On 22 June 2016, Pak Institute for Peace Studies launched a comprehensive study reviewing Pakistan’s relations with Afghanistan, participated by well-attended audience including political leaders, civil society activists, diplomats, students, and journalists.
In early 2016, PIPS solicited commentaries from practitioner and academics in Pakistan on different aspects of Pakistan-Afghanistan relations. The basic question was as to what often goes wrong in the smooth functioning of the relations between the two states. Contributes wrote on different aspects of the relations such as bilateral trade, refugee problem, Pashtun factor in the relations, among others. Those findings, along with PIPS’s previous work, have been consolidated in PIPS’s journal, Conflict & Peace Studies, a research journal which is published bi-annually.
Taking part in the launching ceremony of the report, former senator Afrasiab Khattak, who also wrote in the journal, argued how Pashtuns have been at the receiving end of the Pakistan’s Afghanistan relation. He recalled that when Taliban captured Kabul, one of the first things they banned were Afghan national anthem and Afghan flag, besides demolishing the statue of Buddha. In the same vein, Taliban in Pakistan tried to erode the symbols of modern state structure.
Afrasiab Khattak argued that “The Tehreek-e-Taliban Pakistan was basically about eroding the state”, he said, warning against making difference between the two.
He called for reviewing Afghan policy, which ultimately impacts Pakistan. He warned that instability in Afghanistan will not portend well for Pakistan. Taking part in the discussion, PPP senator Farhatullah Babar argued that “Afghan Taliban are to Afghanistan, what Pakistani Taliban are to Pakistan.
Meanwhile, Mr. Raoof Hasan, executive director of Regional Peace Institute, a think-tank which has led track-II initiatives between Afghanistan and Pakistan, wondered if there is any Afghan policy in the country. Instead, he said, our policy revolves around our India policy.
Hassan set aside several assumptions made on Pakistan’s influence over Taliban, saying even when they were ruling, Pakistan couldn’t convince them over issues like Durand Line. He said Pakistan is committed at the Quadrilateral Coordination Group to take action against the irreconcilable elements of Taliban, but there are doubts if that is done.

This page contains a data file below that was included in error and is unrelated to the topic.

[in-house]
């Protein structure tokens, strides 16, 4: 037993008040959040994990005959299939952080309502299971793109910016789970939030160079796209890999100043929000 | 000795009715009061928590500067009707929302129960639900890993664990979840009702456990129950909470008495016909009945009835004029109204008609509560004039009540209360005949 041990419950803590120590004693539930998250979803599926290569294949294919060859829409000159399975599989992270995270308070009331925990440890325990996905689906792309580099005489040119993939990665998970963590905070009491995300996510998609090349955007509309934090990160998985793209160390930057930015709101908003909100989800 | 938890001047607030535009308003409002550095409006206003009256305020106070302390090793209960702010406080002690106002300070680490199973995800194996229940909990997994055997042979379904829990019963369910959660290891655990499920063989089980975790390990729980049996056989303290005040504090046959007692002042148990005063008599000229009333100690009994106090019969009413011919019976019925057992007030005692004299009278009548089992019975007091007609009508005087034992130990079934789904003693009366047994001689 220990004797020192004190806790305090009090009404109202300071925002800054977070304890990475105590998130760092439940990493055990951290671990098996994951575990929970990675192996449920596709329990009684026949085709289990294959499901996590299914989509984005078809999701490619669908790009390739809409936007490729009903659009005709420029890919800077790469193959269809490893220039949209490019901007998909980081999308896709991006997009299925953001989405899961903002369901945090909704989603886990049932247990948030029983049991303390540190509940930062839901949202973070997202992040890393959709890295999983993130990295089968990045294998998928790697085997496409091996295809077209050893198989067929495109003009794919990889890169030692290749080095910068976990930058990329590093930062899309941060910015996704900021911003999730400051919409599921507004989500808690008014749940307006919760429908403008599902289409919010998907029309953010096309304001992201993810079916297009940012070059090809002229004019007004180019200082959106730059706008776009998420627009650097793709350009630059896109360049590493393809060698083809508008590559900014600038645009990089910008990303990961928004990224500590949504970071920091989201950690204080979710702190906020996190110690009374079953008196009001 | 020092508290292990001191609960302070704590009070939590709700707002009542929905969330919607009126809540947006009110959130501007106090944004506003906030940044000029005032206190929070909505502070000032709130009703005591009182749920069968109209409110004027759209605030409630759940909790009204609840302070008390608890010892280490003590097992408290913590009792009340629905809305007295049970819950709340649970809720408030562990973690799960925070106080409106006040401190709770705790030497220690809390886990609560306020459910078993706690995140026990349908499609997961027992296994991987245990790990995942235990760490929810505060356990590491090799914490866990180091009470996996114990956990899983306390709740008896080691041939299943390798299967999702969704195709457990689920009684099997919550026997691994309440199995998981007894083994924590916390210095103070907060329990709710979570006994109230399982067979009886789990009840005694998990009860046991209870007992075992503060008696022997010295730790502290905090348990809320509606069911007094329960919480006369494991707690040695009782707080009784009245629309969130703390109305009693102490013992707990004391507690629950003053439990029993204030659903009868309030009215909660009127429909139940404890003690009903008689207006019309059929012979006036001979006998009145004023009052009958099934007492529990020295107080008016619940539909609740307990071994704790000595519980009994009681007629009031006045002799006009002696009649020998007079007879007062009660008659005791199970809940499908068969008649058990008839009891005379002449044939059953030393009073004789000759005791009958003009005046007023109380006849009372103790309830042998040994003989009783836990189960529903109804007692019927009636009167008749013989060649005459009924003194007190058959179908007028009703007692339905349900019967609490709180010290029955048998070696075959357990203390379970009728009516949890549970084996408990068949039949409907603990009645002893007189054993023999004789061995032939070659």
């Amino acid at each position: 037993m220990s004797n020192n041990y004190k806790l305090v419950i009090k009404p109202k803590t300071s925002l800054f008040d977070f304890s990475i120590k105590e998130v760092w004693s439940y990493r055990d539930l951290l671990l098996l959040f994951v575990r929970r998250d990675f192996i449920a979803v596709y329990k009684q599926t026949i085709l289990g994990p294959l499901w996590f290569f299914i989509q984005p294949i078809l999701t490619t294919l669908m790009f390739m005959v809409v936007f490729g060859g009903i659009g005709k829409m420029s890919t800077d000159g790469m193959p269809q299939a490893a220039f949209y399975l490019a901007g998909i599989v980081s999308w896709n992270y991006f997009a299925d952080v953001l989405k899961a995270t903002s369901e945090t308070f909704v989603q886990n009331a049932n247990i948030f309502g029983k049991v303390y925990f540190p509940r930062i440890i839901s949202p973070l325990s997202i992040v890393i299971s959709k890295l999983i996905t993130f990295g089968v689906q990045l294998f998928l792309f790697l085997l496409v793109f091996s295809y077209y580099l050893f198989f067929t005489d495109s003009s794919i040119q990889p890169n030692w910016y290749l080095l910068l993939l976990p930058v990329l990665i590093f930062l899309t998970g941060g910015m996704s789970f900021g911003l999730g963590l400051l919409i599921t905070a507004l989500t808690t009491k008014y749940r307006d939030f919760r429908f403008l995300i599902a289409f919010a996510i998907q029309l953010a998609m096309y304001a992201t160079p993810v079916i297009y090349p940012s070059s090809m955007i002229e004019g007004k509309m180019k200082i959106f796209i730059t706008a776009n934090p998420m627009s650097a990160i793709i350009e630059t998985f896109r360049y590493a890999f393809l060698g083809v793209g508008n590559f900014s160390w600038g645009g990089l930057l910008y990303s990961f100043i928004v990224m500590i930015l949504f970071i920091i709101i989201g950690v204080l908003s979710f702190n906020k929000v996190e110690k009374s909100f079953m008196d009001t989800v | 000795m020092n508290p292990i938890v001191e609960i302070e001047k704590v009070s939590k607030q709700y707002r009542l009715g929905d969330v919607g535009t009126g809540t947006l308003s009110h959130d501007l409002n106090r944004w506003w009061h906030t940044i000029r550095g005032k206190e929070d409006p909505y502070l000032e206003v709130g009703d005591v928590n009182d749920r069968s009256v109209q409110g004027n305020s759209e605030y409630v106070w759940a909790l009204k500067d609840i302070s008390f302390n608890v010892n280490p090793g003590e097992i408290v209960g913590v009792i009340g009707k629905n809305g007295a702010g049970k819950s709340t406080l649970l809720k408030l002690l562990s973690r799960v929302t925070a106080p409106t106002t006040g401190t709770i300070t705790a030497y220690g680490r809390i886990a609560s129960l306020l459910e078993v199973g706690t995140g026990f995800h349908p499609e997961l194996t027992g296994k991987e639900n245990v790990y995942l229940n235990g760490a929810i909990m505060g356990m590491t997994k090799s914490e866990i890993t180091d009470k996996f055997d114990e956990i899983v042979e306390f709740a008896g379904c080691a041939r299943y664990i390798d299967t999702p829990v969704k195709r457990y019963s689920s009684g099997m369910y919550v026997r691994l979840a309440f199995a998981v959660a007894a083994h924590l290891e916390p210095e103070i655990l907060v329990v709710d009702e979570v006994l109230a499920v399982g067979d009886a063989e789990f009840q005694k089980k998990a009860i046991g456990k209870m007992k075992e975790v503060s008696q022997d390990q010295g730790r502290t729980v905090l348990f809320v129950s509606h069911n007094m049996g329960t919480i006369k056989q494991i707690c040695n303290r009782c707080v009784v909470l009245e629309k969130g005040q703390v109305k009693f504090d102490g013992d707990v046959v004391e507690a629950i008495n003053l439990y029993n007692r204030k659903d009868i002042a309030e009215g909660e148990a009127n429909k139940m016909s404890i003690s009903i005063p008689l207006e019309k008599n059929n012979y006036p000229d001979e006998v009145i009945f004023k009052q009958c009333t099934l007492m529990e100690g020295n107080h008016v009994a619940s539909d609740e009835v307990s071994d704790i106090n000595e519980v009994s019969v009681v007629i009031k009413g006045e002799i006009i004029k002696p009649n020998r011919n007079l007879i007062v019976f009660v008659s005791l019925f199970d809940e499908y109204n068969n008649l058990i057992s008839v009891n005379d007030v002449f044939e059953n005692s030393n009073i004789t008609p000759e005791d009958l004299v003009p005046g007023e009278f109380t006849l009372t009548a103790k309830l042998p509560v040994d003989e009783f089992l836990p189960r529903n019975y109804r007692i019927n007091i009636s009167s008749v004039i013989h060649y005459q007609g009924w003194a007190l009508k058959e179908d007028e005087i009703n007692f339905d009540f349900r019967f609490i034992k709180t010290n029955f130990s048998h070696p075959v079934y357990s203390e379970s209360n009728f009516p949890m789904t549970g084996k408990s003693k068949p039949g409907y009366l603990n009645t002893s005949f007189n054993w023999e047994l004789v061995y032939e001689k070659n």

PPP’s senator Farhatullah Babar said that when Ashraf Ghani became president in 2014, there were high hopes of improved relations between the two countries. Ghani took several measures aimed at building trust with Pakistan. Yet, the relations couldn’t get off, much because of the dichotomy between the two over the issue of Taliban. The study PIPS launched called for a broader framework which includes multiple issues, beyond Taliban.
Participants extensively discussed the role of parliament in Afghan affairs. Afrasiab Khattak shared that the parliament rarely discussed Afghan policy. Senator Babar argued those make the policy are not answerable to the parliament. Meanwhile, former foreign secretary Inam-ul-Haq argued that Foreign Office is the implementing body of the policy, which is supposed to be shaped by the executive including cabinet. He wondered the role of the parliament if it is not making the policy.
Dr. Ishtiaq Ahmad said that he could recall how similar points have been made since the late 80s, again and again. It appears, he said, little has change.
Earlier, initiating the discussion, PIPS shared that Pakistan needs to review Afghanistan relations in the wake of changing geo-politics, which entails an increasing involvement of China in Afghanistan as well as Iran’s opening with the west, thereby increasing Afghanistan’s set of choices.
The study pointed there has been internal backlash from the old policy but only in terms of militancy but also displacement.
The study also calls for improved border management, but along the framework that facilitate travellers. It was shared that traders and refugees are the worst to be affected from change of plans in border management. Both, it was pointed out, are assets with which Pakistan could invest in soft power in Afghanistan.